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Prep football numbers in state freefalling

By Chris Murphy Forum News Service MOORHEAD -- Moorhead football coach Kevin Feeney paused for a second. It was as if he hadn't prepared to even think of the possibility of football becoming a club sport and no longer part of the Minnesota State ...

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(Tom Larson, Tribune) Helmets, shoulder pads and jerseys are shown scattered across the Montevideo High School practice field in this Aug. 11 photo.

By Chris Murphy

Forum News Service

MOORHEAD - Moorhead football coach Kevin Feeney paused for a second. It was as if he hadn’t prepared to even think of the possibility of football becoming a club sport and no longer part of the Minnesota State High School League.

It was as if someone had told him high school football had died.

“I’d hate to see that,” Feeney said. “I think there’s just such great life lessons to learn from the game of football. I wouldn’t be where I am today without the game of football. I’d hate to see that.”

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Football still has the largest participation numbers of any high school sport in Minnesota with 377 teams fielding 25,487 players in the 2013-14 school year. But the drop over the last 15 years is hard to ignore.

In the 1999-00 school year, there were 385 teams and 32,193 participants. Since then, participation numbers for football have steadily dropped every year but two.

The drop has Hawley football coach Peder Naatz thinking football will someday no longer be a sport provided by high schools.

“I feel that schools will finally decide to not support football or provide football as an opportunity and it’ll become a club sport,” Naatz said. “I have a feeling because of the liability of injury possibility and the traumatic things that often times happen, it’s probably going to be a club sport and we won’t have to worry about the (MSHSL) and we won’t have to worry about it in school.”

Naatz was in the same boat as Feeney, saying it’s not something he wants to see happen.

“Just because I think it’s going to happen sometime doesn’t mean I think it’s a good idea,” Naatz said. “If it becomes that, I really wouldn’t want too much involvement. I just think that if it gets to that it’s going to be too many people thinking that they have too much influence over it because of maybe a sponsorship they’re providing. It won’t be run as true as a high school program because you won’t have an athletic director or a superintendent and a head coach and a coaching staff, who have a chain of command to follow.”

MSHSL associate director Kevin Merkle didn’t exactly squash the possibility of football becoming a club sport.

“I have no idea,” Merkle said when asked if football could someday leave high schools. “I strongly believe that we need to keep working to make the game safer and I think we can, while making it better. I also believe that we have to keep the safety aspect and the concussion aspect in proper perspective. A very serious issue, but not everyone suffers concussions and playing youth or high school football is different from the colleges and pros. With all of that said, there are lawsuits and other issues which could create major problems.”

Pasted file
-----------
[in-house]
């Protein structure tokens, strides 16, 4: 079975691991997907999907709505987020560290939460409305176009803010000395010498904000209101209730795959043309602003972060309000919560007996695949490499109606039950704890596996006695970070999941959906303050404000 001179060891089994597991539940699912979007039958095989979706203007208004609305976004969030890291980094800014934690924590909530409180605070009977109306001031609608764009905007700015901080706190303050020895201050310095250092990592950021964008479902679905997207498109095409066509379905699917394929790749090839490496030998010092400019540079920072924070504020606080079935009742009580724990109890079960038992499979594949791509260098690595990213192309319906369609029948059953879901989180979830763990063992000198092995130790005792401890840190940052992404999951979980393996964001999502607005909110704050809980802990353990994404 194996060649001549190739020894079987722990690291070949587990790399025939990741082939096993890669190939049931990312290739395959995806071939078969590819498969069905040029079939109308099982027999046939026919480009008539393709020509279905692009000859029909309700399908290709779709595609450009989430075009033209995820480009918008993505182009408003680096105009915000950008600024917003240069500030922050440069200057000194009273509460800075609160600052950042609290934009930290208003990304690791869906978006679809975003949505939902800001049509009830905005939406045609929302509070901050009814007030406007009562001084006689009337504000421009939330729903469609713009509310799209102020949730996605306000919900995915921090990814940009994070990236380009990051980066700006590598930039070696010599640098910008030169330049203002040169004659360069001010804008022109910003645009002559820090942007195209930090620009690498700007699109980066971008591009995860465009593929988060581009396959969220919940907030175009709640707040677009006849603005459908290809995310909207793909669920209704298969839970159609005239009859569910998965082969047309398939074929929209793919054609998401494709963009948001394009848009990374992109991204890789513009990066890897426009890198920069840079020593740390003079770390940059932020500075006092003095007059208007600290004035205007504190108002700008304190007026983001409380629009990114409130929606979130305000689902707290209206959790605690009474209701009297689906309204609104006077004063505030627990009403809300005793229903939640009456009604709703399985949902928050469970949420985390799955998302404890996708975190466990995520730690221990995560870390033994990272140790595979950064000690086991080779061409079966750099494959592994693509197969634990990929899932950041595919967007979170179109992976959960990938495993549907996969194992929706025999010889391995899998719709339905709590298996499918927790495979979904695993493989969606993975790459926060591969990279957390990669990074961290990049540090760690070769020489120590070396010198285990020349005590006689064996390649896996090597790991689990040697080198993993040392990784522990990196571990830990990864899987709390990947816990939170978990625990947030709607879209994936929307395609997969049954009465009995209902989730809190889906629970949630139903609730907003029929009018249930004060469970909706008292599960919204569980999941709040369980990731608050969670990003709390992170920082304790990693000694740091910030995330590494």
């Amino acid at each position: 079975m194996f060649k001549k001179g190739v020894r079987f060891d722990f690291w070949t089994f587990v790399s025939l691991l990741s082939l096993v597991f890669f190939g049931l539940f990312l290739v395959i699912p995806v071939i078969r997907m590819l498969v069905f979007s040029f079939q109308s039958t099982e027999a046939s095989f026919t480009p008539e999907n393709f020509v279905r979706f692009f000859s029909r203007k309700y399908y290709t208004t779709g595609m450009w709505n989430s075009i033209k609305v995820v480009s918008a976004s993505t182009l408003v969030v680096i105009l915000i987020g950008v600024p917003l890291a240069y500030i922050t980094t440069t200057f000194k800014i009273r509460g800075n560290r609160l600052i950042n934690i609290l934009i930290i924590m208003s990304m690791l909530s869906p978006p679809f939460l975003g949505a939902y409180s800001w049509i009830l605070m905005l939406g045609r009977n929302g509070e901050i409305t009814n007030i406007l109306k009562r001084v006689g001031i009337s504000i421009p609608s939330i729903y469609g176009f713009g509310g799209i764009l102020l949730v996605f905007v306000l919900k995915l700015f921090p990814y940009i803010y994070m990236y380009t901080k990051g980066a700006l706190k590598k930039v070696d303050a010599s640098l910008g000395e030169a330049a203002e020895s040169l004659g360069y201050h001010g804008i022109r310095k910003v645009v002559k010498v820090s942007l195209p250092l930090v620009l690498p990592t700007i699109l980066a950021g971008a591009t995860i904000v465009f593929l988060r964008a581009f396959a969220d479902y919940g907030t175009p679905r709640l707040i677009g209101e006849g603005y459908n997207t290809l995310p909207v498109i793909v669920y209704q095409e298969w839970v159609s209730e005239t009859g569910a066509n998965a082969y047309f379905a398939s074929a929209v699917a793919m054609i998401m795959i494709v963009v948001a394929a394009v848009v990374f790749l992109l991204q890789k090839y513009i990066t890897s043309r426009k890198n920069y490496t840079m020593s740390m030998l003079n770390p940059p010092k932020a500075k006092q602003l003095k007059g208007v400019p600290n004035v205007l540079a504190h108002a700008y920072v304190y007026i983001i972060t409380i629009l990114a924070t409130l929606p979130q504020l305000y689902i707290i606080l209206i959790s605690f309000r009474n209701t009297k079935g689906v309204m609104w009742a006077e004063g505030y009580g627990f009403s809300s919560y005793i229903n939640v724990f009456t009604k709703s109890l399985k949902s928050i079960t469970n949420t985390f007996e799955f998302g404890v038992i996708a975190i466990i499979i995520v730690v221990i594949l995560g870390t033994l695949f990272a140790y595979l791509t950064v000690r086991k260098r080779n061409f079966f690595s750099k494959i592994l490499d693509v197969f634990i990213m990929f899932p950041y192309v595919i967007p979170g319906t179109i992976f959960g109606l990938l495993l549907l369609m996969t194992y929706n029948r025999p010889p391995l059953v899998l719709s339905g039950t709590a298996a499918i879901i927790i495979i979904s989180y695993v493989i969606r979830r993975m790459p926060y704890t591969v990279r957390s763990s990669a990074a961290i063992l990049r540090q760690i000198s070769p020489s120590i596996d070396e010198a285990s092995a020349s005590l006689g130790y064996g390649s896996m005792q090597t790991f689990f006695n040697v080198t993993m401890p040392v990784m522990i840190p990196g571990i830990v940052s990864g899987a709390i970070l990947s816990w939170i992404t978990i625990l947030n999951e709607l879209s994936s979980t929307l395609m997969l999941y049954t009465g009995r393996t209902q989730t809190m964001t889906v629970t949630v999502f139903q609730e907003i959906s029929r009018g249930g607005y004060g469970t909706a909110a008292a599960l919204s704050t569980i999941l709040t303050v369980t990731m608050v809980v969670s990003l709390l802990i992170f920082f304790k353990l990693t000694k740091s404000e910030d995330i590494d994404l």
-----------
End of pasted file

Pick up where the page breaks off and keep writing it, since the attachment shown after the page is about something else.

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Outside of concussion and safety issues, Merkle feels as though the dip is also because of high school athletes focusing on one sport.

“We have more kids who play hockey, basketball or baseball in the fall, instead of playing football,” Merkle said. “With injury concerns, sports specialization and the many other opportunities kids have, they will be less likely to stick with a sport like football if the team they play for is not very good. That seems to be playing a bigger role than what it has in the past.”

According to Naatz, Feeney and Dilworth-Glyndon-Felton coach Anthony Soderberg, their numbers have been steady for football. But statewide participation numbers are dropping.

From the 1999-00 school year through the 2013-14 season, high school football in Minnesota has seen a 20.8 percent decrease and an 8.9 percent decrease between the 2008-09 and 2013-14 school years. Boys basketball has decreased 0.9 percent, while boys hockey has increased 1.1 percent, boys soccer has increased 2.8 percent, wrestling has increased 7.1 percent and boys track and field has increased 19.3 percent, between the 2008-09 and 2013-14 school years.

In that same period, even a sport like baseball, which has the relatively new popularity of lacrosse to compete with in the spring, has had a 6.7 percent decrease, 2.2 percent less of a drop than football.

Nationally it isn’t much different, as high school participation dropped for the sixth time in seven seasons from 2008-2014. According to the National Federation of State High School Associations 37 states have seen a decline since 2008. From 1998 to 2008, countrywide participation went from 886,840 to 1,112,303. It dropped to 1,083, 617 athletes playing 11-man football last year.

“When the (President of the United States) is saying he doesn’t know if he’d let his kids play football then it’s not good,” Feeney said. “Around here the numbers are good and I credit our youth programs and middle school programs of teaching the game the right way and understanding kids are taught the proper techniques to stay injury-free. That’s all athletics and football is at the forefront because that’s what people think of when they think of contact sports. There’s a lot of contact sports and football takes the brunt of it.”

 

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